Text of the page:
Women and alcohol
Due to size, body type and the way in which our bodies process alcohol, women become affected by alcohol far quicker than men. As a result women are also more vulnerable to the acute and chronic effects of alcohol misuse.
What is a standard drink?
One standard drink contains 10 grams of alcohol. When keeping track of your alcohol consumption it is important to count the standard drinks consumed, rather than cans or glasses. This is because the alcohol content of alcoholic beverages can often be higher than one standard drink. For example, pre-mixed drinks can be equal to 1.5 or more standard drinks and cocktails can be equal to two or more standard drinks.
All pre-packaged alcohol cans or bottles have the number of standard drinks listed on the label. Drinks such as wine, beer and spirits are sometimes served in glasses, so care must be taken. Ask bar staff if you are uncertain.
Standard drink guide
- 30ml spirits = 1 standard drink
- 100ml wine = 1 standard drink (Be careful! An average glass of wine contains 150-200ml; which is 1.5 – 2 standard drinks)
- 375ml (one can) full strength beer = 1.5 standard drinks (An average pot-glass of beer is 285ml (1.1 standard drinks) and an average pint-glass of beer is 425ml (1.6 standard drinks))
- 375ml light beer = 0.8 standard drinks (An average pot-glass of beer is 285ml (0.6 standard drinks) and an average pint-glass of beer is 425ml (0.9) standard drinks))
- 60ml fortified wine (e.g. port, sherry) = 1 standard drink
Low risk drinking
In 2007 the Australian National Health and Medical Research Council defined low risk alcohol consumption for women as, on average, no more than two standard drinks per day and at least two alcohol free days per week. Low risk consumption of alcohol (at or below the guidelines above) in conjunction with a healthy lifestyle does not appear to be associated with long-term illness. However, there are times during illness and when taking medication when you should not consume any alcohol. Your doctor can provide advice at these times.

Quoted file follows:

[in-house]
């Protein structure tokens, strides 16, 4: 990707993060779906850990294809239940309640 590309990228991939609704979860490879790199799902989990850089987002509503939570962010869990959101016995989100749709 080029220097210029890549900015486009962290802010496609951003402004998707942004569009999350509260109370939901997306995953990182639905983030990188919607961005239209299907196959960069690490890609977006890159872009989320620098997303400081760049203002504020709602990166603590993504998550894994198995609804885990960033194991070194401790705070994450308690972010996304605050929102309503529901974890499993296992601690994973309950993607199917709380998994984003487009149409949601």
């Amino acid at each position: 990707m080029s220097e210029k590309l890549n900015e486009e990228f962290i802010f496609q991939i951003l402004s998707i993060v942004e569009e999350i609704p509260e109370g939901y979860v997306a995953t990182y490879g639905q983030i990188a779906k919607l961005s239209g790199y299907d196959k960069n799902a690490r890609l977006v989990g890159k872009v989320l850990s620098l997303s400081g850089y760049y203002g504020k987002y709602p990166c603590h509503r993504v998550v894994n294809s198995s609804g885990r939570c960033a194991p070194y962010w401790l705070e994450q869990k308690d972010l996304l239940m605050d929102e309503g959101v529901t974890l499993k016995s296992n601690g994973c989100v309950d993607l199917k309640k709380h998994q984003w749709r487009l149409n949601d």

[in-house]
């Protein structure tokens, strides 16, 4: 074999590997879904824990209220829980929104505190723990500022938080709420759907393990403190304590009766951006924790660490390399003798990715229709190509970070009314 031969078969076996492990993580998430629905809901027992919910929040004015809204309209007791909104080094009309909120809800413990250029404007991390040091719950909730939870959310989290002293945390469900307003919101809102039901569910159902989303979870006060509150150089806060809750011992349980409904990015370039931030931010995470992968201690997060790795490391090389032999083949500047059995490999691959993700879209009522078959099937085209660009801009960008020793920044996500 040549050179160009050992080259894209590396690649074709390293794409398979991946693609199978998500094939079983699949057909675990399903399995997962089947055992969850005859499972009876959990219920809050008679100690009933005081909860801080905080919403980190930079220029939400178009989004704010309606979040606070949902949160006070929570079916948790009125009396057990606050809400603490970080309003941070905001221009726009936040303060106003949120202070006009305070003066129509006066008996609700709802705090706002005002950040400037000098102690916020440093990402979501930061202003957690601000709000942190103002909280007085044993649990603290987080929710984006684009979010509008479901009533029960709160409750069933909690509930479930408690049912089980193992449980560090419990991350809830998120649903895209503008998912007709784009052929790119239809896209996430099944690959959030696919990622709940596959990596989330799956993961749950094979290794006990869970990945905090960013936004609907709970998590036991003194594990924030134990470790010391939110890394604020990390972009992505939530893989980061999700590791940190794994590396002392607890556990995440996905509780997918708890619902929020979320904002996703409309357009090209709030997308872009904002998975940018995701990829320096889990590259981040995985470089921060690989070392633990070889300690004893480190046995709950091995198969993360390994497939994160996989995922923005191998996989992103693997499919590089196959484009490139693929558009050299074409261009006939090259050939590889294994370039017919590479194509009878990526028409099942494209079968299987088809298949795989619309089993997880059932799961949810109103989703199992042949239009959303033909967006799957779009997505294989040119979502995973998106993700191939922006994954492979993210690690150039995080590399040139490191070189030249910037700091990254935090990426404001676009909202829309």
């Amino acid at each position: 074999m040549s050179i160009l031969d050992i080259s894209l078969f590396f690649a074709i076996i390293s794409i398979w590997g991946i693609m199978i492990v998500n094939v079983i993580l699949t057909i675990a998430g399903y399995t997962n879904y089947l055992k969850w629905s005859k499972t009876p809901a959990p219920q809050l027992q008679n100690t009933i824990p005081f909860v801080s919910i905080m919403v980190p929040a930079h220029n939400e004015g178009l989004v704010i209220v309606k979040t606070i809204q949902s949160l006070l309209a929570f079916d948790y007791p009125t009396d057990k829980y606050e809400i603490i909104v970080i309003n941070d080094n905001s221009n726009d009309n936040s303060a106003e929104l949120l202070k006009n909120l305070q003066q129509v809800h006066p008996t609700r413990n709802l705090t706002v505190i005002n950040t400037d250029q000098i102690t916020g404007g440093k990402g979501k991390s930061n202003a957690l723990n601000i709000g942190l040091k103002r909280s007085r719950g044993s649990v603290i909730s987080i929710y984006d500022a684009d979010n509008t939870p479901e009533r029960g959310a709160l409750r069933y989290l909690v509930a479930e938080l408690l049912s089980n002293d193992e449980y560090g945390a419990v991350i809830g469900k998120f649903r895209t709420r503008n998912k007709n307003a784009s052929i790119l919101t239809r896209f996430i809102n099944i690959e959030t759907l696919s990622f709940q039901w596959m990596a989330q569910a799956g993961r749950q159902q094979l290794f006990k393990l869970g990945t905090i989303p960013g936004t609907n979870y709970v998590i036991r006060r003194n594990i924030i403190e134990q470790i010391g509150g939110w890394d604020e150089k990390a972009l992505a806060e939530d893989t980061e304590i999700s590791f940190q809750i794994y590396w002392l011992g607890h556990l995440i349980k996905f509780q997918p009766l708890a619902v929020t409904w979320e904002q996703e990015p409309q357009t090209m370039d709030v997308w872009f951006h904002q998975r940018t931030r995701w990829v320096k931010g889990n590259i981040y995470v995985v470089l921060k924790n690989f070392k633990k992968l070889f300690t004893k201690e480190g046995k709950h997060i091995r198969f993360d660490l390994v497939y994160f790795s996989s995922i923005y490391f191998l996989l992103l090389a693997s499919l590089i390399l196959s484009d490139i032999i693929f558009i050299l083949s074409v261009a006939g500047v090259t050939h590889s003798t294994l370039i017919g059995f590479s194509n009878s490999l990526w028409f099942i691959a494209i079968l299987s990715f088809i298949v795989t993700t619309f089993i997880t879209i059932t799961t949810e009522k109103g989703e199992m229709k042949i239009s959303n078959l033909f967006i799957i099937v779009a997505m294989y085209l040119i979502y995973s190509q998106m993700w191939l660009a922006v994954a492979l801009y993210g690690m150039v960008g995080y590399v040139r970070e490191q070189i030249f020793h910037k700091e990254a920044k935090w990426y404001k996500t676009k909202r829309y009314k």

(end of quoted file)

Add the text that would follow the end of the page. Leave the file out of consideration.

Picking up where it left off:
High risk drinking
High risk alcohol consumption is best defined as anything that exceeds the consumption of more than two standard drinks per day. High risk drinking, including binge drinking (the consumption of excess alcohol over a short space of time) can put your health at serious risk.
Drinking excessively (four or more drinks at a time) even once or twice per week, such as on weekends, may cause health problems, increase risk of injury and accidents, and affect relationships with those close to you, even when you do not drink for the rest of the week.
Short and long-term effects of high risk drinking
The short-term effects of high risk drinking include:
- Poor sleep
- Change in mood, (often affecting relationships)
- Problems with day-to-day functioning, including clear decision making
- Irritation to the lining of the stomach, intestine and pancreas, which may cause nausea, vomiting or diarrhoea
- Accidents, injury
The long-term effects of high risk drinking include:
- Relationship difficulties
- Decline in quality of life
- Weight gain
- Permanent liver damage
- Ability to think clearly
- Alcohol dependence
- Low vitamin B, zinc and magnesium, especially when combined with irregular eating
- Increased risk of some cancers, particularly breast cancer
Alcohol and young people